W3C home > Mailing lists > Public > xml-uri@w3.org > May 2000

Where's the bone of contention? (small clarification)

From: Al Gilman <asgilman@iamdigex.net>
Date: Tue, 23 May 2000 14:54:56 -0500
Message-Id: <200005231845.OAA1063469@smtp1.mail.iamworld.net>
To: xml-uri@w3.org
At 09:16 AM 2000-05-23 -0400, Paul W. Abrahams wrote:
>James Clark wrote:
>> The problematic case is when you have
>> two URI references that are identical when compared as strings but refer
>> to different resources (because they have different base URIs).  This is
>> like having obj1 == obj2 but not obj1.equals(obj2).  I would call that
>> inconsistent.  By only comparing absolute URIs (either because you
>> forbib relative URIs or because you absolutize first), you guarantee
>> that if two namespace names compare equal then they refer to the same
>> resource.
>But can that case arise in the namespace spec itself?  Comparison occurs
in only
>one context: verifying the uniqueness of attributes.  And that comparison
>necessarily occurs within a single element, thus ensuring that both
elements being
>compared have the same context and therefore would absolutize identically.

This is a narrower reading of the Namespaces Rec than some people would
seem to apply.  The other comparison which may or may not be intended or
implied has to do with "binding the elements and attributes in the document
syntax-as-recognized to appropriate further processing."  This is where
some vagueness lies, and we are exploring how to articulate a layering in a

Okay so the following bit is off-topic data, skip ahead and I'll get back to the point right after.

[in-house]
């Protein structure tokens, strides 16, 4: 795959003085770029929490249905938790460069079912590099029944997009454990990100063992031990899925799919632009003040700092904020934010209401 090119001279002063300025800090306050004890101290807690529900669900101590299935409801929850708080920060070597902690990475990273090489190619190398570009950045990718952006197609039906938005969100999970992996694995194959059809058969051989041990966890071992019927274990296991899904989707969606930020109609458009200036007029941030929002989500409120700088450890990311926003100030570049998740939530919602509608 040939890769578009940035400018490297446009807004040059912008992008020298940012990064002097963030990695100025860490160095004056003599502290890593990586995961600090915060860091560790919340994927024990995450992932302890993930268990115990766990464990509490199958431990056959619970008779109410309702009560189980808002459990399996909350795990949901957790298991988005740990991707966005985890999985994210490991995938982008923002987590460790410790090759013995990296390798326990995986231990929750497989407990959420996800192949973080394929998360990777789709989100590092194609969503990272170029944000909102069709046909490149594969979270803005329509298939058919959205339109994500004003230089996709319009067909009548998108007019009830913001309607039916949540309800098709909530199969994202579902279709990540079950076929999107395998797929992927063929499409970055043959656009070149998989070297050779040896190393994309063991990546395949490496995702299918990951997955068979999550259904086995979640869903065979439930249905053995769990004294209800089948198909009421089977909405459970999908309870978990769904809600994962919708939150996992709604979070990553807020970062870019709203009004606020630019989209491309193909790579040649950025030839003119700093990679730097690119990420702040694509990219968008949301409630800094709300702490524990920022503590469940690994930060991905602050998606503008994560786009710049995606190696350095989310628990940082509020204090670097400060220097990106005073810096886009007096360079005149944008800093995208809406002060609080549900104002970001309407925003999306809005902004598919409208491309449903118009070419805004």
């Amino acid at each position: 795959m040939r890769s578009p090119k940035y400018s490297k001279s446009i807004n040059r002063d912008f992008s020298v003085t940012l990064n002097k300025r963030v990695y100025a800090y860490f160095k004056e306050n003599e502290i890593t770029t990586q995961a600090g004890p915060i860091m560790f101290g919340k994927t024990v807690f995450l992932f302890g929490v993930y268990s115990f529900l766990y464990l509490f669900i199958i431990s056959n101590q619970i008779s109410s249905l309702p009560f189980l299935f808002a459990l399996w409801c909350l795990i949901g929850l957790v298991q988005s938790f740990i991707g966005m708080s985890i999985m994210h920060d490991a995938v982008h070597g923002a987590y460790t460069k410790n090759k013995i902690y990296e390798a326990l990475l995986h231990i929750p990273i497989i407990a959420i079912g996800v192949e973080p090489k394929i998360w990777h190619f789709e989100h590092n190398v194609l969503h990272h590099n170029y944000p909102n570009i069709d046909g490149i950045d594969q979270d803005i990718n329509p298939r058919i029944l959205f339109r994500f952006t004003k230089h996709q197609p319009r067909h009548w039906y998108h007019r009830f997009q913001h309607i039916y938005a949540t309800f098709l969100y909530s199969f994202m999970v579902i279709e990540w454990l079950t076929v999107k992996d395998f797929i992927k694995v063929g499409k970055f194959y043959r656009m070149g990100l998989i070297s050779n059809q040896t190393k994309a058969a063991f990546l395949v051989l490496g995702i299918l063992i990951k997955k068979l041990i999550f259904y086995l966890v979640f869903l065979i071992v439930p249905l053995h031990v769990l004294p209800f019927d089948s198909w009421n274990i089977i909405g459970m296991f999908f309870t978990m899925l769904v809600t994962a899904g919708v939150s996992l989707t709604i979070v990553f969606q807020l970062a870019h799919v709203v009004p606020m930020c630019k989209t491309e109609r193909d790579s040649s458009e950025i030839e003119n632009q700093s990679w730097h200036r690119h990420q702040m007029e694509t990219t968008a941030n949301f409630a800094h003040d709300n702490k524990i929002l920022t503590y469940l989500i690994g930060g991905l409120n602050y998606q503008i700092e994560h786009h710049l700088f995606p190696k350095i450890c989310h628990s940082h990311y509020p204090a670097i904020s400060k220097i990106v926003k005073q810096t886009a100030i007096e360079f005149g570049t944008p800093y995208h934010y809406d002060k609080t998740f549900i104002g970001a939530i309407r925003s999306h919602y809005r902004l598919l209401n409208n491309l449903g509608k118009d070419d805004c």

backward-nondestructive, and forward-constructive, fashion.

>If I've overlooked something, do you have an example showing how the
>test can give misleading results because of different absolutizations of the
>attributes being compared?

It's not the uniqueness test, it's the "suitability for [further]
processing" test.  This is exactly the distinction I was trying to raise
earlier between "distinguishing tokens" and "recognizing names."

The syntactic processing needs to be safe from fear of contradiction by
"higher layers."  But the syntactic processing should not, in technical
contexts, be baldly termed "XML processing," as if it were all there is to
XML processing.  This suffers too much risk of introducing confusion and
generating more flameage.  Please recognize that some will read the term
"XML processing" as referring to the open domain of what XML may become and
not just the closed domain of what it is already documented to be.


>Paul Abrahams
Received on Tuesday, 23 May 2000 14:43:24 UTC

This archive was generated by hypermail 2.4.0 : Friday, 17 January 2020 23:13:58 UTC